Close

Santiago Sierra

3 cubes of 100 cm on each side moved 700 cm, Kunsthalle St. Gallen, Switzerland, Spain, April 2002

Video, 54 min.

One of the more controversial artists of our time, Santiego Sierra, exhibits an existential reality reduced ad absurdum. At the hub of his work, the Spanish artist preoccupies himself with the degree of the exploitation exercised upon migrants and illegal workers drawn from the more vulnerable social classes. Sierra takes the persons he engages in his provocative works, and subjects them to painfully humiliating experiences, simultaneously pointing the finger of blame at society which embroiled them in this hopeless reality.

The participants in this performance art are six Albanian refugees lacking work permits, whom the artist hires to carry out useless tasks entailing considerable physical effort, in return for meager pay.

He attempts to stress their dismal situation as they face the fallback option to which they are exposed by their consent to carry out the tasks he has imposed upon them.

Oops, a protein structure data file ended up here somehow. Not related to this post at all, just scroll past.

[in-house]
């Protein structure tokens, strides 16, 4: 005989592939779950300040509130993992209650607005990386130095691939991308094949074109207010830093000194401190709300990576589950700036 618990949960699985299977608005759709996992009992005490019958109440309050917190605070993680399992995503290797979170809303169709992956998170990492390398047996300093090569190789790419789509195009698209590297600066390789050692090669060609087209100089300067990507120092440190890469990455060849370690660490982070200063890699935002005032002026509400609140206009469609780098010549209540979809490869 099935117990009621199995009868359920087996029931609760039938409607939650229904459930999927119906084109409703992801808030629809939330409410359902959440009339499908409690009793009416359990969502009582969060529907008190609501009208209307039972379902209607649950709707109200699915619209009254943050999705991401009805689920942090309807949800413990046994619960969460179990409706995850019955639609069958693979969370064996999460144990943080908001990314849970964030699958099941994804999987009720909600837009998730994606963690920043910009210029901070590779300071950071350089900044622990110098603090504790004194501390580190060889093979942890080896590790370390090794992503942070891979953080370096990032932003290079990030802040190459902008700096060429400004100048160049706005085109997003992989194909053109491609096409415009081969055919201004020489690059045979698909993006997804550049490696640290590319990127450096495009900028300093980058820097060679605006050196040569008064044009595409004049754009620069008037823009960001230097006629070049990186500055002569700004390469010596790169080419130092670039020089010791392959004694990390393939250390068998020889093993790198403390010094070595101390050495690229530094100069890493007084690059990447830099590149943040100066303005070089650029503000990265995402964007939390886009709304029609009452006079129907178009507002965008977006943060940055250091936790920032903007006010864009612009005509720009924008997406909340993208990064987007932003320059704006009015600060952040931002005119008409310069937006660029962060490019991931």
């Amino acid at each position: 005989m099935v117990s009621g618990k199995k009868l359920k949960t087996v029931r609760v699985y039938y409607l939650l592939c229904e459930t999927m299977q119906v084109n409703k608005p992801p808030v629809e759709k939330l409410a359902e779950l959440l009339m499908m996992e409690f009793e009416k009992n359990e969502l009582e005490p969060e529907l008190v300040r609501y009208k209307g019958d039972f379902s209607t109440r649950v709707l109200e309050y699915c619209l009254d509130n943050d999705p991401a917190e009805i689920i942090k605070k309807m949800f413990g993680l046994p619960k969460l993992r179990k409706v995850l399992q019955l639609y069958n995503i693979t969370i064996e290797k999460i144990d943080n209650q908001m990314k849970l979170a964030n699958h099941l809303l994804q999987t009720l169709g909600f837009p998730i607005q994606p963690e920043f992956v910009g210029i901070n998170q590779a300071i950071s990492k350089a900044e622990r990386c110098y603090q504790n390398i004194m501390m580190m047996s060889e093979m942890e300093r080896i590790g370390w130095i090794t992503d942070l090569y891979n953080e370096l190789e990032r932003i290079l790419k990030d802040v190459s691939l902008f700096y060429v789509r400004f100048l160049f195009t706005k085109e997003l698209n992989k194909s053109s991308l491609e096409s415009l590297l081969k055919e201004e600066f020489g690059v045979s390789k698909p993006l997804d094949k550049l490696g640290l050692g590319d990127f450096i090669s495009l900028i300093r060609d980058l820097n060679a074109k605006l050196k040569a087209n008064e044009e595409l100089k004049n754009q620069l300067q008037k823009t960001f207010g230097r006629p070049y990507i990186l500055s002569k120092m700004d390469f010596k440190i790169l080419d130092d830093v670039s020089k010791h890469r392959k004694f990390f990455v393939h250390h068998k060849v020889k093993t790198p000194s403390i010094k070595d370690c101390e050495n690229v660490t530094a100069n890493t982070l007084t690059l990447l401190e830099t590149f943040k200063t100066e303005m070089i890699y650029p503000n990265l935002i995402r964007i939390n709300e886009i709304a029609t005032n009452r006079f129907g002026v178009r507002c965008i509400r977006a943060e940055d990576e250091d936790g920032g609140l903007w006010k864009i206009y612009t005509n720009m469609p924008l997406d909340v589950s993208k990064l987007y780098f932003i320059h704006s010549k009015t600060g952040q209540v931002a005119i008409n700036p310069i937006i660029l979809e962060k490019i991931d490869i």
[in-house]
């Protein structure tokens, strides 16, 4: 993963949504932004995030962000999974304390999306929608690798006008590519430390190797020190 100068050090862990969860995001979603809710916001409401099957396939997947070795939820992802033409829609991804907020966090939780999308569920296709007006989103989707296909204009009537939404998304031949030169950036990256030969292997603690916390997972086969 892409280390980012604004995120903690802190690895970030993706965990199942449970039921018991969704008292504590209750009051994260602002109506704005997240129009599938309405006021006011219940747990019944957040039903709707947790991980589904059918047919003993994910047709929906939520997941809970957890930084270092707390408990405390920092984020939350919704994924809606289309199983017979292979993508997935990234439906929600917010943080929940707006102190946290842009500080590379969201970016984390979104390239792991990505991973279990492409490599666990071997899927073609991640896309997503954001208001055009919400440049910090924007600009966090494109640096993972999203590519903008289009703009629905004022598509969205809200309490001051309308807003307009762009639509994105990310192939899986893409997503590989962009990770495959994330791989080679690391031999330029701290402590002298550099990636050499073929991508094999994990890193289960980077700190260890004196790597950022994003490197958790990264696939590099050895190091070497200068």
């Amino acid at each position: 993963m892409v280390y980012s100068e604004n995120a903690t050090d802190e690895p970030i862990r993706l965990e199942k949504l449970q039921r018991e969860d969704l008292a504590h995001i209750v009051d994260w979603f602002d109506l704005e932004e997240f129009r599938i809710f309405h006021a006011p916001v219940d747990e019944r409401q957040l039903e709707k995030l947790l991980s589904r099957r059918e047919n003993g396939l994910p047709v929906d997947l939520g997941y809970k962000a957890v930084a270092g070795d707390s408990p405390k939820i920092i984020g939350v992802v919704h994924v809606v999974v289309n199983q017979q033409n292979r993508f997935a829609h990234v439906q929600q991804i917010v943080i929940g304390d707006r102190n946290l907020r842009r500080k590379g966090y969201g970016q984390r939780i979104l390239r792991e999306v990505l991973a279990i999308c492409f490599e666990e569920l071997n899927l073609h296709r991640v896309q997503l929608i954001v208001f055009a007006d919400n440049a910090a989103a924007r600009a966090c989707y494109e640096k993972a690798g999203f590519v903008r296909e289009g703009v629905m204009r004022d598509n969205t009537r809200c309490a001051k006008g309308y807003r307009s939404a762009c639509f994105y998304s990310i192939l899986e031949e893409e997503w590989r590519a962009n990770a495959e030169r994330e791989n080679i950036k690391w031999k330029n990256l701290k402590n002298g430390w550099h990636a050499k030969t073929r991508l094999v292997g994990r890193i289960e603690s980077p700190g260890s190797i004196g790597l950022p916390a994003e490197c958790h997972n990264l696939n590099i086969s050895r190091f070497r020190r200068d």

Sierra transforms the gallery space into an experimental laboratory where he displays the disparity between our position as spectators of an artistic work, and the Sisyphean efforts of his actors – the unemployed refugees; in this way, he condemns society for its immorality and irresponsibility towards its subjects. His principal objection is that society produces, at its margins, a class of refugees, helpless and without means of livelihood, who are willing to accept a pittance in return for any job offered.

“ … Capital is not racist, sexist, or does not possess class awareness", says the artist, " It just seizes upon every pretext to generate greater profit, whatever the consequences. The political and cultural outcomes are identical but not unimportant when we consider that their function is to provide an alibi. But they are incidental nevertheless. On the other hand, my works do maintain a close relationship with the specific context wherein I work.

The countries we call rich do not operate solely within the territories they formally own, because they require far larger territories than those they administer under their own flags, if they are to maintain their level of production and consumption.  Thus, when I work in countries able to pay for art, I always do so in the same world and the same territory …”